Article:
AHA adds its voice to call for mandatory flu shots
How to sell mandatory flu shots to hospital staff
After reading this article, you will be able to:
- Discuss why more hospitals need to adopt mandatory influenza immunization policies
- Identify the process for educating staff on the importance of accepting seasonal influenza immunization
- Describe the elements of a typical policy including choice to use flu mask as alternative to immunization
Add another voice to the call for mandatory influenza vaccinations for healthcare workers.
This time the voice isn't coming from the bleachers, but rather from the box seats, as the endorsement is from the American Hospital Association (AHA), a group made up of hospital and healthcare executives.
In April, the AHA's board of trustees approved a new policy urging its members to institute a mandatory flu shot policy for healthcare workers. To protect the lives and welfare of patients and employees, the AHA said it "supports mandatory patient safety policies that require either influenza vaccination or wearing a mask in the presence of patients across healthcare settings during flu season."
That's welcome news to infection preventionists, who have been battling to get healthcare workers vaccinated against influenza each season. "I can say it in one word: Hallelujah!" says Peggy Prinz Luebbert, MS, MS(ASCP), CIC, CHSP, a consultant and owner of Healthcare Interventions in Omaha, NE, who works with healthcare organizations across the country.
"It sets a standard for the nation of what hospitals should be doing," says Deborah L. Wexler, MD, executive director of the Immunization Action Coalition in Saint Paul, MN. "The AHA is another major organization that is being added to the ranks of those doing the right thing for patient safety."
In the past, the AHA had a policy encouraging flu vaccination for healthcare workers, but had not gone as far as making it mandatory, says Nancy Foster, AHA's vice president of quality and patient safety.
The organization kept an eye on the clinical evidence and decided earlier this year that it was clear the call for mandatory vaccination was a step it needed to take to protect patients, she says.
The evidence is very strong that high levels of vaccination result in reduced transmission of flu from workers to patients and also among healthcare workers, Foster says. The evidence also shows that in healthcare organizations with high rates of vaccinations, there is a decrease in the number of patient deaths from influenza, she adds.
"This really is about patient safety," Foster says.
Hospitals that want to adopt a mandatory policy don't have to reinvent the wheel since numerous facilities have already made flu shots mandatory for healthcare workers.
To share the experiences of hospitals that have already implemented mandatory policies, the AHA has hosted three conference calls for its members from July through September. Foster says 350-500 hospitals have participated in each of those calls.
The AHA also provides resources and tools to assist hospitals in establishing policies and creating campaigns to educate workers on the Hospitals in Pursuit of Excellence website at http://bit.ly/qr5HgM.
Foster says hospitals that have adopted a successful mandatory vaccination program have told her support from leadership is necessary. "It was absolutely essential they had the support of leadership, including and especially the CEO, the [chief operating officer], and the board [of trustees]," she says.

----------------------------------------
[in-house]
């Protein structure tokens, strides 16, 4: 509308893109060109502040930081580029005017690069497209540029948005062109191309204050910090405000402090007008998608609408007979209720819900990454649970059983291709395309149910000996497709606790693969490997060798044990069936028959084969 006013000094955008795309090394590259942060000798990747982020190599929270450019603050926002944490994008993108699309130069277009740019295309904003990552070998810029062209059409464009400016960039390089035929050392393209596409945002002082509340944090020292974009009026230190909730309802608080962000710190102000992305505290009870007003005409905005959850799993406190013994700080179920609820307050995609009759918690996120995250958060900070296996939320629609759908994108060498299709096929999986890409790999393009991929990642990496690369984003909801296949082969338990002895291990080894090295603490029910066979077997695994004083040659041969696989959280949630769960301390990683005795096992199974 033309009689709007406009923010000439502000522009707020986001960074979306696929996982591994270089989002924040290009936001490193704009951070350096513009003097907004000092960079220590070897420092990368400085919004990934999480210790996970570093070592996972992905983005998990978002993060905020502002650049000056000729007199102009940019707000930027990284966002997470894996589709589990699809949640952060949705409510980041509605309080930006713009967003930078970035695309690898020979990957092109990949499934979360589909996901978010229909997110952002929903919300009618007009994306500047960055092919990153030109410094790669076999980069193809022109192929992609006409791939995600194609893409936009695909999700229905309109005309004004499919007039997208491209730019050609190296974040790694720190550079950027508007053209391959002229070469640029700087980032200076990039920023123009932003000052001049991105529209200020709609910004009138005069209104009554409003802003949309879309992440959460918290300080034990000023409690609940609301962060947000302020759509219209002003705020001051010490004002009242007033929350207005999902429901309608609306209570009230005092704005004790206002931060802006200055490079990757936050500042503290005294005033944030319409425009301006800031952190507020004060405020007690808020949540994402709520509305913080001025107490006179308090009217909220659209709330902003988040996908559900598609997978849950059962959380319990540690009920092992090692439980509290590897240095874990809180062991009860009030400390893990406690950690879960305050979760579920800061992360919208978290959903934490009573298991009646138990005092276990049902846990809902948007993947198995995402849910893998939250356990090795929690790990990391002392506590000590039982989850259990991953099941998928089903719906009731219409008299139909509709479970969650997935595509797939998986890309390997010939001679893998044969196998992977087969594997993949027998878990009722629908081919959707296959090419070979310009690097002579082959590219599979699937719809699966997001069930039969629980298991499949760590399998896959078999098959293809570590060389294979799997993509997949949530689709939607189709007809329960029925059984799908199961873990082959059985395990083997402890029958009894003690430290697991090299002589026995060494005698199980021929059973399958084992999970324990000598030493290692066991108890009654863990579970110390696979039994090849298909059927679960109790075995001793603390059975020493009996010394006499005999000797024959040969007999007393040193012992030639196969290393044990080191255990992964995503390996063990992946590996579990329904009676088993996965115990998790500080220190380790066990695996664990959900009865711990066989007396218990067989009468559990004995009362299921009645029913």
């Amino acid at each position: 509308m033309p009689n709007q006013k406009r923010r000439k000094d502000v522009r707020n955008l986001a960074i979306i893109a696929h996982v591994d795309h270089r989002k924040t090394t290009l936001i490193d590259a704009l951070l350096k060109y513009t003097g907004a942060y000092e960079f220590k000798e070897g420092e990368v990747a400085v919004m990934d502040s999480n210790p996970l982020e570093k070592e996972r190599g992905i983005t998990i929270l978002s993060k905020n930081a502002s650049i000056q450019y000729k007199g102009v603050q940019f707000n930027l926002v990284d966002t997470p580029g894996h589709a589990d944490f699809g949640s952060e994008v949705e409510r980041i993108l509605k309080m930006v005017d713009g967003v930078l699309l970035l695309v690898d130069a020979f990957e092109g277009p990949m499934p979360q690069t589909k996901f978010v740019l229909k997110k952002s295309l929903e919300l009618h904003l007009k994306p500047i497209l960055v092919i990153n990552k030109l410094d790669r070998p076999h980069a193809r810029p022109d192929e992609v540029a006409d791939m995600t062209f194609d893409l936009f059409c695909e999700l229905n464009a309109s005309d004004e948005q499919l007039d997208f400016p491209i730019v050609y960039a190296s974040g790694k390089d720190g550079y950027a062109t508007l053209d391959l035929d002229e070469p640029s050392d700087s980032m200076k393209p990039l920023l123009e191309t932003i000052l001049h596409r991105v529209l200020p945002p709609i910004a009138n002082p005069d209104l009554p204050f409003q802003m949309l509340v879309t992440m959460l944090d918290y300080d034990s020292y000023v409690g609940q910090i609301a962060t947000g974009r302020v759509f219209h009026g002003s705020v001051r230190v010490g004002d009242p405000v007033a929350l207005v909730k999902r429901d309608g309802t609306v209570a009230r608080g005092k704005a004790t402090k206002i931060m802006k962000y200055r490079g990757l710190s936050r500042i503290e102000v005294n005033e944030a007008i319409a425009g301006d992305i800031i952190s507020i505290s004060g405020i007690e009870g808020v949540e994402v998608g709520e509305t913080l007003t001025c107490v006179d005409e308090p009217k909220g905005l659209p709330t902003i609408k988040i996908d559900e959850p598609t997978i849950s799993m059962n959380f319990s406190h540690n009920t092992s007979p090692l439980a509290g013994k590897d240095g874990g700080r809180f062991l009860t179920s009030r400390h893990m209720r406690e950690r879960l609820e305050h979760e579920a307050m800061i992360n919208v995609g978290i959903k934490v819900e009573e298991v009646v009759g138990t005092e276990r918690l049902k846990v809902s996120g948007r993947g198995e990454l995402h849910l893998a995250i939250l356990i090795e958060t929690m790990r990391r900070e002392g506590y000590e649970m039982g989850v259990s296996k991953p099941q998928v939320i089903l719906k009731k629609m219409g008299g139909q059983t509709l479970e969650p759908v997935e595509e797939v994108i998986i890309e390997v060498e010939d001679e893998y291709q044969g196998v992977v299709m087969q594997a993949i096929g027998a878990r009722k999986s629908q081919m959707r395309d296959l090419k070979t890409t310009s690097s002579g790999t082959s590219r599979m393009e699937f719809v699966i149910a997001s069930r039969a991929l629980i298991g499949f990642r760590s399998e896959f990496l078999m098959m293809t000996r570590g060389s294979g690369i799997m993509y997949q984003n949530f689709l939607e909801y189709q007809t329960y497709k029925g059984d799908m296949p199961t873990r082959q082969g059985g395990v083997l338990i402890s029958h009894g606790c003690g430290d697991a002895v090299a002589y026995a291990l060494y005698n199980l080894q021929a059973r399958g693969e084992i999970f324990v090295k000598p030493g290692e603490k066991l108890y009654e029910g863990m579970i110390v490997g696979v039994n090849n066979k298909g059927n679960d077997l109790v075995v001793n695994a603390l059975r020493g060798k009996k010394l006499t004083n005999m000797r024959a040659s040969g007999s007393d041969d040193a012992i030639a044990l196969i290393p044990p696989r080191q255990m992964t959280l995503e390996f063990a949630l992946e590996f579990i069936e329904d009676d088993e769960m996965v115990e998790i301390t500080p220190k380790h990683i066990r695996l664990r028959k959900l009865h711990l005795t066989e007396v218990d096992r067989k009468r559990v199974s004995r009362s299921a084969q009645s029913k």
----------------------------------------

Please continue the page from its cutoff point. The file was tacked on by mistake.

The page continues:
It's important that those individuals stand in line and receive their flu shot, as well as talk about the reasons for the mandatory policy, she says.
Mandatory flu shot policies are legal, Foster says.
All of the hospitals with a mandatory policy have included alternatives for healthcare workers who have medical contraindications or legitimate reasons not to receive a vaccination, she says.
One alternative, which the AHA policy endorses, is to require healthcare workers who don't receive a flu shot to wear a mask when in contact with patients to prevent flu transmission, Foster says. Some hospitals help workers find jobs in their organizations where they are not in contact with patients, she adds.
The more organizations, especially ones such as the AHA, that endorse mandatory vaccinations, the more compliance the healthcare industry will see, says Wexler.
More and more hospitals are mandating influenza vaccination, she says. "I think this is the snowball that is going to keep rolling down the hill."
Some hospitals mandate flu vaccination unless workers have a medical contraindication, she says. Some also allow workers to decline because of religious reasons.
Workers need to know why hospitals are requiring mandatory vaccination, Wexler says, so they don't feel this is something foisted upon them for no good reason. "Education is a key component of this," she says.
Adopting a mandatory influenza vaccine policy requires some intense work, she says. "This is a major undertaking in any hospital."
The good news is once it is in place, it becomes easy in future years to have a successful vaccination program with an extremely high vaccination rate, says Wexler.
Libby Chinnes, RN, BSN, CIC, an independent infection control consultant with IC Solutions, LLC, based in Mt. Pleasant, SC, who assists healthcare facilities nationwide, says she has spent 30 years trying to convince healthcare workers that flu vaccination protects patients.
"It's such an easy no-brainer thing. It's hard for me to understand we are still fighting this battle 30 years later," she says.
Chinnes applauds the AHA's stand but says individual hospitals will have to decide whether to make flu vaccinations mandatory. Some healthcare workers may never be convinced they should get a flu shot.